A Lesson on Pricing Artistic 3D Prints

3D designer Janne Kyttannen with his 1597 light

3D designer Janne Kyttannen with his 1597 light

I’m reading a brief post on LinkedIn by noted 3D designer Janne Kyttanen regarding his experience with a 3D printed light design. 

The problem with 3D printed art is that if the pieces are of any significant size, they can be extremely expensive to produce. This makes it challenging to sell units. 

Kyttannen relates his experience: 

2005 I made a light, which is called the 1597. It took me about 6 months to make it and I put an enormous amount of passion into it, but the final pieces were very expensive. We sold quite a lot of them and I was very happy with it. But I thought I could make it smaller, more consumer-friendly and try to maximize the profit. And then we hardly sold any. One I wanted to make money out of and the other was the one I put my passion into, which was ten times more expensive, but that one sold well and the other one didn't. Let your passion speak.

I find this quite interesting: lowering the price apparently did not increase sales. 

I believe this is a pricing effect I like to call “the price sets the price”.

The problem all makers have is how best to set a price on something that’s made. You could consider these common approaches:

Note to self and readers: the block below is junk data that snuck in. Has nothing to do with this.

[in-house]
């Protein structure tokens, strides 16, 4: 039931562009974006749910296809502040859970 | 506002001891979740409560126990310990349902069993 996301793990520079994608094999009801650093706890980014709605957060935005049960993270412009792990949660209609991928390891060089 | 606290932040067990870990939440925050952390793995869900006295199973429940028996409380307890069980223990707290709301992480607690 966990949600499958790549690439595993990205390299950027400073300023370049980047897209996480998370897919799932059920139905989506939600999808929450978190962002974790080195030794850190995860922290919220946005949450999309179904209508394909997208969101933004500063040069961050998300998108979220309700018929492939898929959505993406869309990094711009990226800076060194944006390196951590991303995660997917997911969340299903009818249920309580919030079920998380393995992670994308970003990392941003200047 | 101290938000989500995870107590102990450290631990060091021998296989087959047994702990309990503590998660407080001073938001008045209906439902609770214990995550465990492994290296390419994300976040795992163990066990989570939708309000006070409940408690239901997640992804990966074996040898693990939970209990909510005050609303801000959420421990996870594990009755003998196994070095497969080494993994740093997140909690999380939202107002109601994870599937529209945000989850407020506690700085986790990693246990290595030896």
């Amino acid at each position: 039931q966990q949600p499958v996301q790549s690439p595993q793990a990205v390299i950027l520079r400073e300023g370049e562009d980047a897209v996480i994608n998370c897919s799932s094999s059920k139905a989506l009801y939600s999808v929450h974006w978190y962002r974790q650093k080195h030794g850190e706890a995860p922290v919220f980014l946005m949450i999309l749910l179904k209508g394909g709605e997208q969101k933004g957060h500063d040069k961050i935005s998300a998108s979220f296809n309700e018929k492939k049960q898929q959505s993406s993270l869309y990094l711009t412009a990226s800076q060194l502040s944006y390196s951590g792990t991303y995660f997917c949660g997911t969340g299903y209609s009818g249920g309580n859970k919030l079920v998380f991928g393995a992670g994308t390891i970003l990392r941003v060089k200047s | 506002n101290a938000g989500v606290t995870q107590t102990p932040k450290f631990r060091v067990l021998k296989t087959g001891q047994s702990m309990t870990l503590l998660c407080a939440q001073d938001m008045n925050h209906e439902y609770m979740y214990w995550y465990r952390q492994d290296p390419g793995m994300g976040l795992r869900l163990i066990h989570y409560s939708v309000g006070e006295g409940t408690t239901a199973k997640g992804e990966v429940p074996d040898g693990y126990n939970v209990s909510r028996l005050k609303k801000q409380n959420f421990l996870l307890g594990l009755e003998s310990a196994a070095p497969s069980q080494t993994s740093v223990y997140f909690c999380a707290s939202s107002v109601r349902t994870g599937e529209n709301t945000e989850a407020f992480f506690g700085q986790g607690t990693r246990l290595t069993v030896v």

• Mark up the price to a percentage over the cost it took to produce it
  • Set the price a bit below the competition to attract buyers
  • Set the price to be a bit less than the customer would have to expend if making it themselves 

These are all valid approaches for one situation or another, but there is one additional weird pricing strategy that might not be obvious, again what I call “the price sets the price”.

The idea here is that there is a high quality item (which the 1597 certainly is), and a very high price is set for it. 

The high price itself automatically disqualifies many from affording it, making the product an “exclusive item”. If it’s sufficiently cool, those able to afford it will purchase one just to have something truly unique that few others possess. This effect happens in fashion all the time, where the price of the fashion item is vastly greater than the cost of producing it. The reason: exclusivity, caused by the high pricing. 

If you’re a 3D artist producing high quality work, consider setting high prices on your designs. You might be very surprised at what happens. 

General Fabb

Kerry Stevenson, aka "General Fabb" has been writing Fabbaloo posts since he launched the venture in 2007, with an intention to promote and grow the incredible technology of 3D printing across the world. So far, it seems to be working!

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